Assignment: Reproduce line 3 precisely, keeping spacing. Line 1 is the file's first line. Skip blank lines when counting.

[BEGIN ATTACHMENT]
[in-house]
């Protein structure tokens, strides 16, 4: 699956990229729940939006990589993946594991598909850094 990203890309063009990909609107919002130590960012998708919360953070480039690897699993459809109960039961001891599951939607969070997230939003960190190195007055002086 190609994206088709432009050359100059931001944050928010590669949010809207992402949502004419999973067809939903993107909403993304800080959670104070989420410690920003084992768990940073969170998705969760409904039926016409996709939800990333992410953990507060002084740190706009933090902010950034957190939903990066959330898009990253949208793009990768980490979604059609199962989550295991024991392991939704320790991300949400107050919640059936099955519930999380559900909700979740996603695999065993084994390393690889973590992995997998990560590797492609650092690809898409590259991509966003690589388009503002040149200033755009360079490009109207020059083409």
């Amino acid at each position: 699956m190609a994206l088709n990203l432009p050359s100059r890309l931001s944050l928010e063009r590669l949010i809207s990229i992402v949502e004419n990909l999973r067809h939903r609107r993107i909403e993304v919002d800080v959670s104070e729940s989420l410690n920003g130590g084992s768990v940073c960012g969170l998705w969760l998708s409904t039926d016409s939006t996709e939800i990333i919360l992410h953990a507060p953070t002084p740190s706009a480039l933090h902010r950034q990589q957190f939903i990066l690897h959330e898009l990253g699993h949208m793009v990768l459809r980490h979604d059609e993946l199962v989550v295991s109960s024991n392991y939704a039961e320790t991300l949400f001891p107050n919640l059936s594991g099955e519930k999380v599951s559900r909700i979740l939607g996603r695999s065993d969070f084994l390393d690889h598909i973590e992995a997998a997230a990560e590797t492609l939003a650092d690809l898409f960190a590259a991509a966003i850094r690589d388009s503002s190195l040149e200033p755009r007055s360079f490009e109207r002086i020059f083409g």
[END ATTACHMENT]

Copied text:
């Amino acid at each position: 699956m190609a994206l088709n990203l432009p050359s100059r890309l931001s944050l928010e063009r590669l949010i809207s990229i992402v949502e004419n990909l999973r067809h939903r609107r993107i909403e993304v919002d800080v959670s104070e729940s989420l410690n920003g130590g084992s768990v940073c960012g969170l998705w969760l998708s409904t039926d016409s939006t996709e939800i990333i919360l992410h953990a507060p953070t002084p740190s706009a480039l933090h902010r950034q990589q957190f939903i990066l690897h959330e898009l990253g699993h949208m793009v990768l459809r980490h979604d059609e993946l199962v989550v295991s109960s024991n392991y939704a039961e320790t991300l949400f001891p107050n919640l059936s594991g099955e519930k999380v599951s559900r909700i979740l939607g996603r695999s065993d969070f084994l390393d690889h598909i973590e992995a997998a997230a990560e590797t492609l939003a650092d690809l898409f960190a590259a991509a966003i850094r690589d388009s503002s190195l040149e200033p755009r007055s360079f490009e109207r002086i020059f083409g």